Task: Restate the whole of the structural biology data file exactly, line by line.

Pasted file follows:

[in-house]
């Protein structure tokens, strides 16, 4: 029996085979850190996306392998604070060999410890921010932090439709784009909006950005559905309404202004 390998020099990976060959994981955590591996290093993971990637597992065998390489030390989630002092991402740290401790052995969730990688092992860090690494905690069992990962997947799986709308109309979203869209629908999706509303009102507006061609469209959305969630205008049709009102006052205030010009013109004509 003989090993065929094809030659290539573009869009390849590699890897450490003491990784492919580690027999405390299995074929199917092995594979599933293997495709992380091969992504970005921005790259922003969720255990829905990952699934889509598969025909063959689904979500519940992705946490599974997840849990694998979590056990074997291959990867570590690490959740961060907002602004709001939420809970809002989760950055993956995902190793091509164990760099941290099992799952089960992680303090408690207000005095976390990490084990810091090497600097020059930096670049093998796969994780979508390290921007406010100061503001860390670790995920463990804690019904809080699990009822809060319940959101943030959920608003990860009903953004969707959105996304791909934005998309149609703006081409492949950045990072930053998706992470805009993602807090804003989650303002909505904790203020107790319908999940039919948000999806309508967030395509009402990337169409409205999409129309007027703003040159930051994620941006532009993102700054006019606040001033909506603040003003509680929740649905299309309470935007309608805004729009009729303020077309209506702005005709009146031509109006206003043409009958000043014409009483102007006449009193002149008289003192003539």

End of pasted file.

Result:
[in-house]
């Protein structure tokens, strides 16, 4: 029996085979850190996306392998604070060999410890921010932090439709784009909006950005559905309404202004 390998020099990976060959994981955590591996290093993971990637597992065998390489030390989630002092991402740290401790052995969730990688092992860090690494905690069992990962997947799986709308109309979203869209629908999706509303009102507006061609469209959305969630205008049709009102006052205030010009013109004509 003989090993065929094809030659290539573009869009390849590699890897450490003491990784492919580690027999405390299995074929199917092995594979599933293997495709992380091969992504970005921005790259922003969720255990829905990952699934889509598969025909063959689904979500519940992705946490599974997840849990694998979590056990074997291959990867570590690490959740961060907002602004709001939420809970809002989760950055993956995902190793091509164990760099941290099992799952089960992680303090408690207000005095976390990490084990810091090497600097020059930096670049093998796969994780979508390290921007406010100061503001860390670790995920463990804690019904809080699990009822809060319940959101943030959920608003990860009903953004969707959105996304791909934005998309149609703006081409492949950045990072930053998706992470805009993602807090804003989650303002909505904790203020107790319908999940039919948000999806309508967030395509009402990337169409409205999409129309007027703003040159930051994620941006532009993102700054006019606040001033909506603040003003509680929740649905299309309470935007309608805004729009009729303020077309209506702005005709009146031509109006206003043409009958000043014409009483102007006449009193002149008289003192003539």